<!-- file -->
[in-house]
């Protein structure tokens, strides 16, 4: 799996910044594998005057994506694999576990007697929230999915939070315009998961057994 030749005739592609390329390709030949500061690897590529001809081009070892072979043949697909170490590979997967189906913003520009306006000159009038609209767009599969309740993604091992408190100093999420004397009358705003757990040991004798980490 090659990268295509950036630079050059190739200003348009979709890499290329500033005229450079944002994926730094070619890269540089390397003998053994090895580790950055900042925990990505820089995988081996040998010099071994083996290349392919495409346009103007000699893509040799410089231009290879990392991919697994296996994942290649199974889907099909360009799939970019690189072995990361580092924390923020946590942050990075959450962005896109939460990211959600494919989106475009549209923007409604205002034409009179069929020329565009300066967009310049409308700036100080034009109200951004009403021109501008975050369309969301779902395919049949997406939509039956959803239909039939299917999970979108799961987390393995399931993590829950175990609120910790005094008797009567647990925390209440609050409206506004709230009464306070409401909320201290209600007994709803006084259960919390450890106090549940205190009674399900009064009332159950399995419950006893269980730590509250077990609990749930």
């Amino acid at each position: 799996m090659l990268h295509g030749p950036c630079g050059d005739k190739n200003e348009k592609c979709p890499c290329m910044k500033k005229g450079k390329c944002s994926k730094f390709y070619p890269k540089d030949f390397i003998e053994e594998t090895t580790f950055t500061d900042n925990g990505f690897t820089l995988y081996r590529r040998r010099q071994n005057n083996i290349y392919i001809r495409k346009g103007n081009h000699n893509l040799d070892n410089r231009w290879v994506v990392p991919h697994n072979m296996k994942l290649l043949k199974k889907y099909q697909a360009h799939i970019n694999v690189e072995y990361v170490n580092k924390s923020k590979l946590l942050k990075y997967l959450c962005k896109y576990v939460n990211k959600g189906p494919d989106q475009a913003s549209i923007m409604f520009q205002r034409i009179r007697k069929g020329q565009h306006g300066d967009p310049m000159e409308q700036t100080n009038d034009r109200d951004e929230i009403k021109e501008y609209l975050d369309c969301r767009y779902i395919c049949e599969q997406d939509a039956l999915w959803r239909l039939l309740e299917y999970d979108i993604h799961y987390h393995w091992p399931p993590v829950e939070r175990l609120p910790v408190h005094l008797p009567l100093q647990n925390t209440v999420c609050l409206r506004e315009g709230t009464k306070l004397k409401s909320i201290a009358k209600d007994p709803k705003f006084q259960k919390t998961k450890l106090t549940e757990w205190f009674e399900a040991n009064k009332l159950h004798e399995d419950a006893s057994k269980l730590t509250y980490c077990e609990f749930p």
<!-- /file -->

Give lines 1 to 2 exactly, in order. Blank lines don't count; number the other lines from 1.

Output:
[in-house]
């Protein structure tokens, strides 16, 4: 799996910044594998005057994506694999576990007697929230999915939070315009998961057994 030749005739592609390329390709030949500061690897590529001809081009070892072979043949697909170490590979997967189906913003520009306006000159009038609209767009599969309740993604091992408190100093999420004397009358705003757990040991004798980490 090659990268295509950036630079050059190739200003348009979709890499290329500033005229450079944002994926730094070619890269540089390397003998053994090895580790950055900042925990990505820089995988081996040998010099071994083996290349392919495409346009103007000699893509040799410089231009290879990392991919697994296996994942290649199974889907099909360009799939970019690189072995990361580092924390923020946590942050990075959450962005896109939460990211959600494919989106475009549209923007409604205002034409009179069929020329565009300066967009310049409308700036100080034009109200951004009403021109501008975050369309969301779902395919049949997406939509039956959803239909039939299917999970979108799961987390393995399931993590829950175990609120910790005094008797009567647990925390209440609050409206506004709230009464306070409401909320201290209600007994709803006084259960919390450890106090549940205190009674399900009064009332159950399995419950006893269980730590509250077990609990749930």